Neman: Edwardsville teenager turns her life around with baking | Food and cooking

Aria Burnside of Edwardsville bakes and delivers cookies and cupcakes to order. She’s a typical home-based business, as much a hobby as anything, but in May she’ll be opening her own bakery at EastGate Plaza in East Alton.

This is great news for any entrepreneur, but Aria is not just any entrepreneur. Aria is 17 years old.

She is still a senior in high school, although she will graduate before the bakery opens. That she graduates is almost as shocking as the fact that she opened her own bakery before she was old enough to vote.

A few years ago, Aria had a discipline problem at school. She was disruptive in class, when she went to class. His grades were bad. His attitude was bad. Everything was wrong.

Her mother started homeschooling her in her second year, and her whole world turned around almost instantly. His grades improved. His attitude improved. His life has improved.

“I was more able to concentrate at home, with fewer distractions and fewer people trying to get people laughing,” she said.

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Besides studying harder, she started baking.

Her mum, Charmian Aaron, said: ‘The baking kind replaced bad behavior at school. I’ve always taught that if you stop doing something, you have to start doing something else. She stopped the bad behavior and she focused her energy on something else.

Her company, Aria’s Cookies & Confections, now offers a wide selection of cookies, including her chocolate chip cookies, sugar cookies, and oatmeal raisin cookies with “not too many oats.” Her selection of outlandish, fun-named cupcakes is even more varied, and she also sells banana pudding cheesecake, old-fashioned peach cobbler, and vegan chocolate chip cookies.

Tried one of the vegan chocolate chip cookies. It was so good that I wrote about it last week and I still write about it now.

Aria had tried cooking a little before switching her life three years ago, but, she said, “it was definitely not edible.”

Food writer Daniel Neman was adamantly against even the concept of vegan baked goods, until he tried one recently.

For example, there was the time when she was about 12 years old and she tried to make chocolate cupcakes.

“It needed a quarter teaspoon of baking powder, but I put in a quarter cup. When I took them out of the oven, they had exploded. When I tasted them, they tasted like soap. J I cried,” she said.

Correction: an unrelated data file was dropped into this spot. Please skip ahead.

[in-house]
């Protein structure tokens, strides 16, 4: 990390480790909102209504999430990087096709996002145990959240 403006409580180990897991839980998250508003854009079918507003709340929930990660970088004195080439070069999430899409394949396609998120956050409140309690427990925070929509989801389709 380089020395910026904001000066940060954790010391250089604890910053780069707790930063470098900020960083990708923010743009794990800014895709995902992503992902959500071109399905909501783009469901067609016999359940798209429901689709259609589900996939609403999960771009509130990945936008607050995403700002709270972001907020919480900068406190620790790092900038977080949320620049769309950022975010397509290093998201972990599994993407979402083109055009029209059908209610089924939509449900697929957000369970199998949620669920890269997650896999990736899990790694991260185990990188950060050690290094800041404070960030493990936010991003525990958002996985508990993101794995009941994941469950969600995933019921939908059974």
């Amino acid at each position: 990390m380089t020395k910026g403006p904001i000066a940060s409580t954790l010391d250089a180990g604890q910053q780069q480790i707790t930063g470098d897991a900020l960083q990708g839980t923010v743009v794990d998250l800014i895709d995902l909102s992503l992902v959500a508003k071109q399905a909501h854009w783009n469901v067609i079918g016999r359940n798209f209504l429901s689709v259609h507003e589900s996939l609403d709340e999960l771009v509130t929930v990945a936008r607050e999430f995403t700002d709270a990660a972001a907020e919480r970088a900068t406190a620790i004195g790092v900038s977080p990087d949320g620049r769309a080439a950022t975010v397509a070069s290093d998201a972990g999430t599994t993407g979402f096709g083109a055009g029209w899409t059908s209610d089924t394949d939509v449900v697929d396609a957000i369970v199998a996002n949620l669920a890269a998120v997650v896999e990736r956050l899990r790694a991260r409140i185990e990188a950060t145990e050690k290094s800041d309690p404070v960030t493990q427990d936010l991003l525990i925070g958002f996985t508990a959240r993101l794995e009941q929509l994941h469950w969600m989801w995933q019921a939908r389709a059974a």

Her culinary epiphany came at age 15, around the time she started homeschooling.

“I went to a website and typed in all the ingredients I had around the house. He said you can make coffee cake. I did, and I tasted it, and I was like, ‘Wow, that’s edible,'” she said.

Soon she was sharing her baked goods with people at her church, Anchor and Truth Ministries, where she sings alto on the youth worship team. His uncle was the first to ask how he could order a dozen cupcakes.

“I had to rush and make a price,” she said.

She started with yellow cupcakes with chocolate frosting, which she first sold in church.

“At first they were like, ‘Why are these cupcakes $1.50 when they’re so small?’ Then they realized why they were $1.50. They said, ‘So you’re bringing more next Sunday?’ »

She did it. And when her mother shared her inspirational story with other single mothers of problem children on Facebook, the orders really started rolling in. That’s when Aria realized she had to turn what was essentially an after-church bake sale into a real business.

She and her mother sought advice from the Small Business Development Center at Southern Illinois University in Edwardsville. There they learned that you cannot legally sell products that you cook at home. Luckily, the church has a commercial kitchen, which she rents out to her until she can open her own bakery.

They also learned where to take food preparation classes, how to set up a limited liability company, how to get an employer identification number for taxes, and everything she needs to know to start a business.

But there’s a big difference between knowing how to start a business and actually starting a business, especially when the businesswoman is still, technically, a businessgirl.

Specifically, where does the startup money come from?

The road to opening the bakery began last fall, when Aria and her mother entered the Alton Main Street IdeaBounce contest. They had two minutes to make a pitch to start their bakery, and Aria gave the judges samples of her cupcakes. They must have liked what they tasted as much as what they heard because she took home the top prize of $500.

But that was only the beginning. One of the judges was Todd Kennedy, owner of EastGate Plaza. He announced after the competition that he was moved by his story and was going to build an Aria bakery in the mall – and the first six months will be rent-free.

Work on the bakery progresses and Aria works to perfect her craft.

Her mum said: “No one knew she had this gift, especially when she was baking flat cupcakes when she was 12. And some of the first birthday cakes she made for me were quite questionable. But when she started to get into it, it became apparent that she had a gift.

Even better, her mother said, “The teachers and administrators she tormented in high school are now some of her biggest clients. … His teachers are so proud.

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